Just days after the B.C. Coalition to End Youth Homelessness raised concerns about the fate of kids aging out of care at the end of September, the provincial government announced plans to keep them where they are for the time being.
Many youth currently in foster care were on the verge of aging out of that system and, potentially, ending up on the street if something was not done by Sept. 30. Though emergency measures had been put in place earlier this year following the COVID-19 pandemic, those were lifted and, with an estimated 500 people leaving the foster care system at the end of September, the coalition was concerned it would lead to a so-called “superhighway” to youth homelessness.
But the Ministry of Children and Family Development has answered those concerns, saying youth in government care will be able to stay where they are and those who have recently aged out of care will receive extra support, as pandemic-related emergency measures are extended.
"This pandemic is not over. I want youth in care to be assured that they will be able to continue receiving the supports they count on and won't have the added stress of aging out during these challenging times," Minister of Children and Family Development Katrine Conroy said. “Especially right now, youth in our care need and deserve to feel supported and safe and our government wants to make sure that happens."
To ensure youth who are set to age out of care continue to have a safe place to stay during the pandemic, youth currently living in foster care, contracted residential agencies or with relatives through the extended family program will be able to stay in their placements past their 19th birthday, until March 31, 2021. In addition, youth on independent living agreements and youth agreements will continue to receive financial support past their 19th birthday, also until March 31, 2021.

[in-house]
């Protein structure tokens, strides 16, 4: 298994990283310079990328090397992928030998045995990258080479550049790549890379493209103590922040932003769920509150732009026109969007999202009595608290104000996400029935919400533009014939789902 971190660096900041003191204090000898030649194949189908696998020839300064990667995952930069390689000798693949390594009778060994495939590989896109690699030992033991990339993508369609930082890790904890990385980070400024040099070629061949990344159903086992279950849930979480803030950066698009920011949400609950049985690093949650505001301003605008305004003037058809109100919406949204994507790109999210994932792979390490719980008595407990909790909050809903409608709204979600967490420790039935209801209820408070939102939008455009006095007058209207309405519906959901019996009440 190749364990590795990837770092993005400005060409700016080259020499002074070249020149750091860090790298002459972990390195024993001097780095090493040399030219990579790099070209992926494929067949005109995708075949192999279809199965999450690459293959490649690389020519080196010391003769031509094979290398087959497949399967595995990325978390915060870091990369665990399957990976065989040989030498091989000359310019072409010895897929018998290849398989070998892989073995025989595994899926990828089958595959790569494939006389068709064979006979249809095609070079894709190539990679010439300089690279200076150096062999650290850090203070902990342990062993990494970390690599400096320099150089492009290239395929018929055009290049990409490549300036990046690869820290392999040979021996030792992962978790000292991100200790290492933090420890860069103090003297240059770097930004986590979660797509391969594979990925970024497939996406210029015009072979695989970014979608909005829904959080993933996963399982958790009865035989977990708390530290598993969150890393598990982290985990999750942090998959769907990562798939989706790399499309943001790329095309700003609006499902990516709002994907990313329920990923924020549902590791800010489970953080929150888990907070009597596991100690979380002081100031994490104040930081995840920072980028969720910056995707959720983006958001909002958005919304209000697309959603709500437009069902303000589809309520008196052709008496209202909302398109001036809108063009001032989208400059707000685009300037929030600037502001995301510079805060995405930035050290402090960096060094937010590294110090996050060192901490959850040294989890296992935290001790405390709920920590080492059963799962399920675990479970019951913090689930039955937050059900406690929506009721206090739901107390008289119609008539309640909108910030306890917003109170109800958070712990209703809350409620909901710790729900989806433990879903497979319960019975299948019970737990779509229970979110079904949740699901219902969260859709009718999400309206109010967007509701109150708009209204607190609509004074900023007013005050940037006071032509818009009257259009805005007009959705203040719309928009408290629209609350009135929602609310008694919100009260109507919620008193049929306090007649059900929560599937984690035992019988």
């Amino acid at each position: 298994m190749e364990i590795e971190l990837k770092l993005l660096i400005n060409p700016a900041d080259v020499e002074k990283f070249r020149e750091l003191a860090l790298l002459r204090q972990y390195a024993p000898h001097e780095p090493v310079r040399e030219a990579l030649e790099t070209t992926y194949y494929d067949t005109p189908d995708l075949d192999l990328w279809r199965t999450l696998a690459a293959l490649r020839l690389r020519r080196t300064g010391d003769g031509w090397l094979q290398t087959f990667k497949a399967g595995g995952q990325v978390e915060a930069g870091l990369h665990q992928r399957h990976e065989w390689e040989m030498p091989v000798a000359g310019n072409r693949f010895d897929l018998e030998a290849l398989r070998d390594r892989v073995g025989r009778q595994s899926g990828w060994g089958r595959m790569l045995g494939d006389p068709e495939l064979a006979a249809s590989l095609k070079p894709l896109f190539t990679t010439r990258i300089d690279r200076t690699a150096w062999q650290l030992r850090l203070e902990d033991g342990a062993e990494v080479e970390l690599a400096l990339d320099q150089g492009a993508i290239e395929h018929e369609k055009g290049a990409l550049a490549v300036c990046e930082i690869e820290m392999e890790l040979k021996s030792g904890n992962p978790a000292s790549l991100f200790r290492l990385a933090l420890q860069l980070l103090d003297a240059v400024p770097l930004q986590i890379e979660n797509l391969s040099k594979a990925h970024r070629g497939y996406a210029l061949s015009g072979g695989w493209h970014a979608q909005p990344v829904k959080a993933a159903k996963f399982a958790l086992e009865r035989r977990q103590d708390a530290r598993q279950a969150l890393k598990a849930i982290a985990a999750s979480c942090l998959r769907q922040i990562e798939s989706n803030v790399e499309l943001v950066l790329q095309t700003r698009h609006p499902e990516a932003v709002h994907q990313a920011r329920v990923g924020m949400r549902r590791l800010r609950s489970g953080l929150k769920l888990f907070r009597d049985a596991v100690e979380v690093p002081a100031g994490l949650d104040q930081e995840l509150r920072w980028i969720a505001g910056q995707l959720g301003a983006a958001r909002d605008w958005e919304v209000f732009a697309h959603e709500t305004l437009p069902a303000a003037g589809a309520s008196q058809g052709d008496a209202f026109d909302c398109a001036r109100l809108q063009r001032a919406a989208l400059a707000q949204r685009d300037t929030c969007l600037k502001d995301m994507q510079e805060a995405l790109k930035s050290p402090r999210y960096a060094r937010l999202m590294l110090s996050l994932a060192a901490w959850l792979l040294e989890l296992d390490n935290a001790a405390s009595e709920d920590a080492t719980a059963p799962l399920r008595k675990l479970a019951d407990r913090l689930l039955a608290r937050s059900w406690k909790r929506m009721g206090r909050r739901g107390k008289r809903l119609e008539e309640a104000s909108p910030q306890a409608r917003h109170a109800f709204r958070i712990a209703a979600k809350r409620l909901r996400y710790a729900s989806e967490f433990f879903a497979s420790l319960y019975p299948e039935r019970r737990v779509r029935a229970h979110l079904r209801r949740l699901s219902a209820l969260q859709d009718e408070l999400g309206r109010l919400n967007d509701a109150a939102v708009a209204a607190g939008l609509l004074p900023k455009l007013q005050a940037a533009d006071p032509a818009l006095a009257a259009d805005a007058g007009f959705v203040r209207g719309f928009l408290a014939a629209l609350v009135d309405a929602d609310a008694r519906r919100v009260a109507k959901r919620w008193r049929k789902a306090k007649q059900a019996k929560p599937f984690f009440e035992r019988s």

"I applaud and celebrate this government's leadership in this response, which will give youth the time to effectively transition from care," said Katherine McParland, executive director of A Way Home Kamloops.
"Continued government support will ensure youth have opportunities to achieve critical developmental milestones, such as education and employment, by providing a solid foundation of a home during COVID-19, as well as ensuring youth do not age out into homelessness. This response shows government is listening to the voices of youth and has created a holistic response that will ensure youth find stabilization and wellness in these unprecedented times."
According to the 2018 Report on Homeless Counts in B.C. by the Homelessness Services Association of B.C., a total of 7,655 individuals were identified as experiencing homelessness.
Twenty-nine percent of those reported they had previously been in foster care, a youth group home, or under a youth agreement.
Youth who are about to age out of the foster care system are asked to reach out to BCCEYH either for assistance. They can be reached through their Facebook page @endyouthhomelessnessbc or on their website at https://www.awayhomekamloops.com/youthhousingactionplan.
For the next year, government will also maintain emergency measures that allow easier access to life-skills supports and rehabilitation supports through the Agreements with Young Adults (AYA) program. This includes allowing young adults in the program to take part in a wider range of life-skills programs and cultural learning options, as well as online programming, with fewer required hours of participation per week. As of Oct. 1, more flexibility is being granted for young adults to access mental health and rehabilitative supports while participating in the AYA program, along with a lower hourly requirement for these programs.
Government first announced emergency measures in March with a June 30, 2020, expiry date. In June, government extended the measures until Sept. 30, 2020.
Todd Sullivan, Local Journalism Initiative Reporter, Kamloops This Week